For these and all other measures, each value is based on a 60-day rolling period. That means that a value at any point is telling you about the fiat news content of the last two months. That is also true for our other headline measures, including this one, which provides figures relative to history broken down by category. The number represents a percentage difference in the density of language within that particular category relative to the long-term average.
You can navigate from headline indexes to topics and outlets by using the three tabs located at the top of the page. Within each of the “By Outlet” and “By Topic” tab, you will find data that is initially sorted in descending order by the one month period. That is, the top-most outlet and topic on each page, respectively, will represent the outlet and topic that has demonstrated the highest absolute level of fiat news language over the last month. By clicking on any period in the headers on the left side of the page, you can change the period over which it is sorted, and whether it is done so in ascending or descending order.
The figures here mean what they mean elsewhere. The fiat news language density of what Vox has published this month is 396% higher than that of the long-term tendency of our full news dataset. Fox News and the New York Times are right behind them.
By selecting “Relative”, you can see the tendencies of each outlet or topic relative to their own history. Again, figures reflect percentage differences in fiat news language density. In the last month, AFP has published content with 27% more fiat news language than their long-term baseline. That doesn’t mean that they have a high fiat news content relative to other outlets, simply that they seem to be in a period where this language is elevated.
In case you are reading this at a later date, this is the zeitgeist in France, where the AFP wire service is based, over the last month. This is precisely the kind of use case we see for our method.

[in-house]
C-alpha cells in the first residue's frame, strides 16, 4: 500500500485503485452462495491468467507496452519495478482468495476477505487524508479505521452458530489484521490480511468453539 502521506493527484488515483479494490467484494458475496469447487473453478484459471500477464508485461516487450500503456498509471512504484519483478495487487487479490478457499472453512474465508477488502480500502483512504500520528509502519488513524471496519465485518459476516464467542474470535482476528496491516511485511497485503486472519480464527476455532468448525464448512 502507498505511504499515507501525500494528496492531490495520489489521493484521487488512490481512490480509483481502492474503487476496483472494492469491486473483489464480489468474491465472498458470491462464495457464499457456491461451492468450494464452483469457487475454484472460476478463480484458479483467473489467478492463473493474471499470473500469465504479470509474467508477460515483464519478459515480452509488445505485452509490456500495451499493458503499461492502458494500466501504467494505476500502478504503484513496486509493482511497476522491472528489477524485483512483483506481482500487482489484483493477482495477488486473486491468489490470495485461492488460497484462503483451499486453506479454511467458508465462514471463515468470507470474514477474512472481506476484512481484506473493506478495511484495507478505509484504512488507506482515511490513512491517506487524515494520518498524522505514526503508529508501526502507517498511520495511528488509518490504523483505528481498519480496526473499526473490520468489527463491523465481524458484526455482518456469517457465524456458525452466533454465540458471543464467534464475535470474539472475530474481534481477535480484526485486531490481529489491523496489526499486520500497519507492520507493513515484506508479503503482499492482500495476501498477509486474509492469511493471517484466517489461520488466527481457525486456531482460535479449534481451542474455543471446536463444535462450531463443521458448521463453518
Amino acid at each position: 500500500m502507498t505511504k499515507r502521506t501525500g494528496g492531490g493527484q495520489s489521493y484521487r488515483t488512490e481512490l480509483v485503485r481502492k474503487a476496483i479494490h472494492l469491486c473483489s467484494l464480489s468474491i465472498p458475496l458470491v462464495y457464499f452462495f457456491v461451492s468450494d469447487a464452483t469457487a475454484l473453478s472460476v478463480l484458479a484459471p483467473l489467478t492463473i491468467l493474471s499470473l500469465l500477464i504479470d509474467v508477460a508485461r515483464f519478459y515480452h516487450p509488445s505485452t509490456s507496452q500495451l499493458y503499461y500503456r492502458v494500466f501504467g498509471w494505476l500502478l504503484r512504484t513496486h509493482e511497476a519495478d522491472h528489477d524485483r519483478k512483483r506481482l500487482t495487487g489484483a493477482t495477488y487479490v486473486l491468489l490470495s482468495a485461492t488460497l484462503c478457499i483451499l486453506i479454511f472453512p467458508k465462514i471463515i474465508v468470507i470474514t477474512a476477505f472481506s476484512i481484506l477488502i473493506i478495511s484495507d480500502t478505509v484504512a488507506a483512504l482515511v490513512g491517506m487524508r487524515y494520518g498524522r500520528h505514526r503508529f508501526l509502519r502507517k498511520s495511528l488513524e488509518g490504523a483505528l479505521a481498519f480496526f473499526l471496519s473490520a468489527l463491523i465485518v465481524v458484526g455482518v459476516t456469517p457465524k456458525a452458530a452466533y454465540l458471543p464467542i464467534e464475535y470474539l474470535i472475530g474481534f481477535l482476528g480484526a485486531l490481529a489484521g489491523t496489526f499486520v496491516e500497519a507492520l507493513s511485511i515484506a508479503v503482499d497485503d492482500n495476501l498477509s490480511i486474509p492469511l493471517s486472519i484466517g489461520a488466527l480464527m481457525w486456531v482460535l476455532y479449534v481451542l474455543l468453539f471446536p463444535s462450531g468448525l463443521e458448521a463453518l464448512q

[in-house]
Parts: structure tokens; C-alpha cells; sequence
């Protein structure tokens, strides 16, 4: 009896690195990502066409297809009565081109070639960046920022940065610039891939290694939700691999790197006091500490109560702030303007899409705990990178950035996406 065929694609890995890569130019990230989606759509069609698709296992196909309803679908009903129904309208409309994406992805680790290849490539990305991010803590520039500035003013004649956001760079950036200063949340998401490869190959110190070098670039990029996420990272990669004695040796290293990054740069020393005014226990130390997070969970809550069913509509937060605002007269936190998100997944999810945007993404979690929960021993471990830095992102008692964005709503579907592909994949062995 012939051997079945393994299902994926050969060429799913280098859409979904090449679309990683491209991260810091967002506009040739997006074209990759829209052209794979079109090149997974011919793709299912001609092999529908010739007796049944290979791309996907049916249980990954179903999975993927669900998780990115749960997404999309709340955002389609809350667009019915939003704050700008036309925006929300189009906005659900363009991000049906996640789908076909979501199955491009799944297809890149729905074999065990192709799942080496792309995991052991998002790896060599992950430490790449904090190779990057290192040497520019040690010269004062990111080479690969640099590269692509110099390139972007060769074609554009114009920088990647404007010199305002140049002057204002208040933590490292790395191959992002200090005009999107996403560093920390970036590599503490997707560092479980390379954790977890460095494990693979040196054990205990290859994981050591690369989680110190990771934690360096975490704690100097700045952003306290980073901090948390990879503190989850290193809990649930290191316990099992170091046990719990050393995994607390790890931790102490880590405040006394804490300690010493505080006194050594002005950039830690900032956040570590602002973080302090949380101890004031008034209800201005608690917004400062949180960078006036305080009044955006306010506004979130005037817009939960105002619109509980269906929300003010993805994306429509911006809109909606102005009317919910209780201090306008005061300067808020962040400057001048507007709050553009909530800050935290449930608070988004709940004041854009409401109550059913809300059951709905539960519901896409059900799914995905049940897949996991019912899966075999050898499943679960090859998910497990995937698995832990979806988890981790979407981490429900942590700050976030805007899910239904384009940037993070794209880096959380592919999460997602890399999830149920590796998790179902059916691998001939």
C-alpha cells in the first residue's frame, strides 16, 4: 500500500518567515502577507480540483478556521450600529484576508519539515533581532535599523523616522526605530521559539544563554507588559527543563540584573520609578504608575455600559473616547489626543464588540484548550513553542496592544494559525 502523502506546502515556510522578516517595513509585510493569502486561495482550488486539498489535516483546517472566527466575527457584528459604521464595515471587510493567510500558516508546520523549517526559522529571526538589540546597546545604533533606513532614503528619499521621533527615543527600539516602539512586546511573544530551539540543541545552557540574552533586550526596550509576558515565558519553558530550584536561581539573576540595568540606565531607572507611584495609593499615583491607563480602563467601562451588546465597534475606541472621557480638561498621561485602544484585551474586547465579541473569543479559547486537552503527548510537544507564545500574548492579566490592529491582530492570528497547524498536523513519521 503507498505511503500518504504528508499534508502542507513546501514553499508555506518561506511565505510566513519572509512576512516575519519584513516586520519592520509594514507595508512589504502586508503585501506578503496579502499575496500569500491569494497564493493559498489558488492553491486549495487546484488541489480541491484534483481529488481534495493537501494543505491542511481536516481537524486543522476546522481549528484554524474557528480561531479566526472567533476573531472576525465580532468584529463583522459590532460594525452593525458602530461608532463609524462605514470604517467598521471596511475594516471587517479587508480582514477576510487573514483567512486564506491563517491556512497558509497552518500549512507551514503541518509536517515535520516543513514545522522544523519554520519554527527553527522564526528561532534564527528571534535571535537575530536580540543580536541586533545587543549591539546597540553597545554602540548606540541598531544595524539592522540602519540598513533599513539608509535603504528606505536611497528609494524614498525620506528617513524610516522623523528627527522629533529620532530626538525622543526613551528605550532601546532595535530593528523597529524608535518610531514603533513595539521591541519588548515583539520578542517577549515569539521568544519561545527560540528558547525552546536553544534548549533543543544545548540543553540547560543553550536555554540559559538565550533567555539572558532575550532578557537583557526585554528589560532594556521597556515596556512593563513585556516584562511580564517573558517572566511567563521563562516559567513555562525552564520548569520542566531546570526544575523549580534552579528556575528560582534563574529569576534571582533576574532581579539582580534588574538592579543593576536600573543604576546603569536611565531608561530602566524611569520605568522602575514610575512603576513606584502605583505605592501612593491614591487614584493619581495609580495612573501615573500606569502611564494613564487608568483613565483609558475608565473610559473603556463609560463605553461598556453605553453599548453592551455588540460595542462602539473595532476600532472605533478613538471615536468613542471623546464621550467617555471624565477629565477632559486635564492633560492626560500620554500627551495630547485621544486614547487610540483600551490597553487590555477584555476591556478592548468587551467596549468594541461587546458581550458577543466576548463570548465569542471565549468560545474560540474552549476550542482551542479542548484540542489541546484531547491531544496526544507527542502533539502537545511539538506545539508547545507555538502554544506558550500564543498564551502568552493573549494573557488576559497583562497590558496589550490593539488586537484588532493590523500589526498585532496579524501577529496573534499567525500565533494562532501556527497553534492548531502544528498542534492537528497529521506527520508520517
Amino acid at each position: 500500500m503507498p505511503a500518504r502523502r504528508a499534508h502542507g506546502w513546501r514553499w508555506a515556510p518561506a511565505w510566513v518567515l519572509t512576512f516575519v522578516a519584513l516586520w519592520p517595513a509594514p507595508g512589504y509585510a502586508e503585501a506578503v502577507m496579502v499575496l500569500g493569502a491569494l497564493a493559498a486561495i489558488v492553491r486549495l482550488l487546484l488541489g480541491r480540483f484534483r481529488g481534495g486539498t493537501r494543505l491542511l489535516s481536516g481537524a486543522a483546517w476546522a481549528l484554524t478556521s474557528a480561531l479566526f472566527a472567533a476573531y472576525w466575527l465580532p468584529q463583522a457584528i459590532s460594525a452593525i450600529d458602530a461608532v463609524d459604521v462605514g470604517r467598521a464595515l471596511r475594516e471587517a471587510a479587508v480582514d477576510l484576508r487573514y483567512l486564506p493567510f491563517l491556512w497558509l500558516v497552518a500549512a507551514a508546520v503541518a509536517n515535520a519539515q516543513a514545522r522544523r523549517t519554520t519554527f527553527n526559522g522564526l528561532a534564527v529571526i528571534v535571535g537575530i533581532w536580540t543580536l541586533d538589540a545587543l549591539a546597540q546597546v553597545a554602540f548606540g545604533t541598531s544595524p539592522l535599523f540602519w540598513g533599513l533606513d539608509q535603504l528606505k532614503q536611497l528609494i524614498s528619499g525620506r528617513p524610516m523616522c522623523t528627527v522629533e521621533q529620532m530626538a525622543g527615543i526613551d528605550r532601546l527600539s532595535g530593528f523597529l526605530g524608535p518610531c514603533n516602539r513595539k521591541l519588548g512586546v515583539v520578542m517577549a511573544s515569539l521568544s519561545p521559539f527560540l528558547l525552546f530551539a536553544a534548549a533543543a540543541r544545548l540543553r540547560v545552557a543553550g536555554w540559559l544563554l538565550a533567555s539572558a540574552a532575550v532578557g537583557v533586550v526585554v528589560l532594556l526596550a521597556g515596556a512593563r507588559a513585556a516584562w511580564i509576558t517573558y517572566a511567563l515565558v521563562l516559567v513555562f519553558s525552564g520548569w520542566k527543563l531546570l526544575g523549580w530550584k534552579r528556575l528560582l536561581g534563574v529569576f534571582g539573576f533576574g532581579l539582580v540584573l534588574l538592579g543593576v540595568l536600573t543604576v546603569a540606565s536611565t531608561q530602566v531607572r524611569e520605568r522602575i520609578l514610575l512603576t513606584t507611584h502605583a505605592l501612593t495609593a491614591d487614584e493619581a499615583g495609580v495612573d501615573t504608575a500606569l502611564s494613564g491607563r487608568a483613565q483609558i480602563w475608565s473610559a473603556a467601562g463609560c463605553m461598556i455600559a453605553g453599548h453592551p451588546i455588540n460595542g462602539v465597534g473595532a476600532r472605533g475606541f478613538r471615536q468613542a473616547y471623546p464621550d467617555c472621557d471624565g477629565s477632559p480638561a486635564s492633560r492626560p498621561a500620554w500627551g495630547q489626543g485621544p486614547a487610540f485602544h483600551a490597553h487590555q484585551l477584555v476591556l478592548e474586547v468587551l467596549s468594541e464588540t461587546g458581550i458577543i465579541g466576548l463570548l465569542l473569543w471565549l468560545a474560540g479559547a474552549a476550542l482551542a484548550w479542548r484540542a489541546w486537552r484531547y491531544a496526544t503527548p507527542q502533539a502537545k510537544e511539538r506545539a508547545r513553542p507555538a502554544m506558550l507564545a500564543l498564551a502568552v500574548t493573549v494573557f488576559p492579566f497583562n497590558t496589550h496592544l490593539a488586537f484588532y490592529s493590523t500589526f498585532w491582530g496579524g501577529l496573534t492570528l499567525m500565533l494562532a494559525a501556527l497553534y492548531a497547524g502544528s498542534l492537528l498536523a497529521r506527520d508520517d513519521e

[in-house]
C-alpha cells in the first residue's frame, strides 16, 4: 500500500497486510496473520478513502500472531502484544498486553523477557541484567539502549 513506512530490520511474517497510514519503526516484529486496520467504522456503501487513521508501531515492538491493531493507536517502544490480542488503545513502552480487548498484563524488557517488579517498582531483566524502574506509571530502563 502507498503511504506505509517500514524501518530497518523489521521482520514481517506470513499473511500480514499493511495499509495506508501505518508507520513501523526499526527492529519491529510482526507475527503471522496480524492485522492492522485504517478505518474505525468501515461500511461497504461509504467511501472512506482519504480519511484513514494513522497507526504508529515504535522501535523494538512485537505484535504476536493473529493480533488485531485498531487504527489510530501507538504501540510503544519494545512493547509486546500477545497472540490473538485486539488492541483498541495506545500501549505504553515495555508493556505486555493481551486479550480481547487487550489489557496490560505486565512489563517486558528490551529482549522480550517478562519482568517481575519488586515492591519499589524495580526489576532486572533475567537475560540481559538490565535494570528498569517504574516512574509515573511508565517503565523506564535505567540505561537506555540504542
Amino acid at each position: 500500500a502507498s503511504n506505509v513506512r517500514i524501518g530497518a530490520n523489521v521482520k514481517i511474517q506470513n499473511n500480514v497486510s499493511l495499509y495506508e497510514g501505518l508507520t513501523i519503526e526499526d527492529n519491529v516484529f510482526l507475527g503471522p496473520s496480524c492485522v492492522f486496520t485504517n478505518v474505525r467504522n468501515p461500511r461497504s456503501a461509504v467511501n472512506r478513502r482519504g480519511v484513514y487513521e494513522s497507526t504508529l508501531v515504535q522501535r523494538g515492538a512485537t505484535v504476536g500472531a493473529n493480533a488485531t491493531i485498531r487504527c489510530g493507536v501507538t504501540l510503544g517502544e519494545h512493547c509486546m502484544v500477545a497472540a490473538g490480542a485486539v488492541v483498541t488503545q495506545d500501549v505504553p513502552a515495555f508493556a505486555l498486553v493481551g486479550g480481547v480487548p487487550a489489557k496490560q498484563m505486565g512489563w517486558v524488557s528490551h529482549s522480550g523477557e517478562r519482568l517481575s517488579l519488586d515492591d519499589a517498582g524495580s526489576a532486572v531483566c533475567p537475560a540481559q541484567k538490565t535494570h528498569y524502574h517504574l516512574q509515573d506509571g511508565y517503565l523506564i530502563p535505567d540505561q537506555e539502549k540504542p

By checking one or more topics or outlets, you can create visualizations on the right side of the page which show that outlet or topic over various periods of time. Those periods can be selected on the top of the right-hand side of the page. If you want to compare different topics or different outlets, you can select up to 10 at a time for these visualizations.
What is the difference between “Relative” and “Absolute?”
Absolute charts compare a topic or outlet to a baseline of the full universe. That means that any value you see corresponds to a percentage difference in the density of fiat news language from that outlet or topic relative to the full universe.
Relative charts compare a topic or outlet to its own history. That means that any value you see corresponds to a percentage difference in the current density of fiat news language relative to that outlet or topic’s historical tendency.
Are the big sources all here? What’s missing? How did you pick the Fiat News 40?
Our dataset consists of a very large cross-section of the most shared, most circulated news outlets, blogs and non-traditional media sources. We are missing a couple of what we think are key sources, mostly on the basis of their extreme cost: Bloomberg News and Financial Times.
The Fiat News 40 was our effort to deliver a consistent, manageable slice of the most important such sources, being sure to include a collection of different types of outlets (e.g. magazines, newspapers, blogs, journals). While the site does rank the Fiat News 40 on our various measured dimensions, the selection to the Fiat News 40 in the first place does not reflect the quantity or density of opinion language. It simply reflects our opinion about the most important US-oriented English-language news sources likely to be encountered on social media.
Some of the sources don’t seem to be available for the full period when I look at them on the Sources tab.
Our news dataset is assembled from a variety of sources and vendors. For some sources and outlets, data further in the past is not always available. For others, our analysis indicates that the vendor’s data for that outlet in a given period was incomplete. When in doubt about the completeness or accuracy of an outlet’s content for a given period, we will err on the side of caution.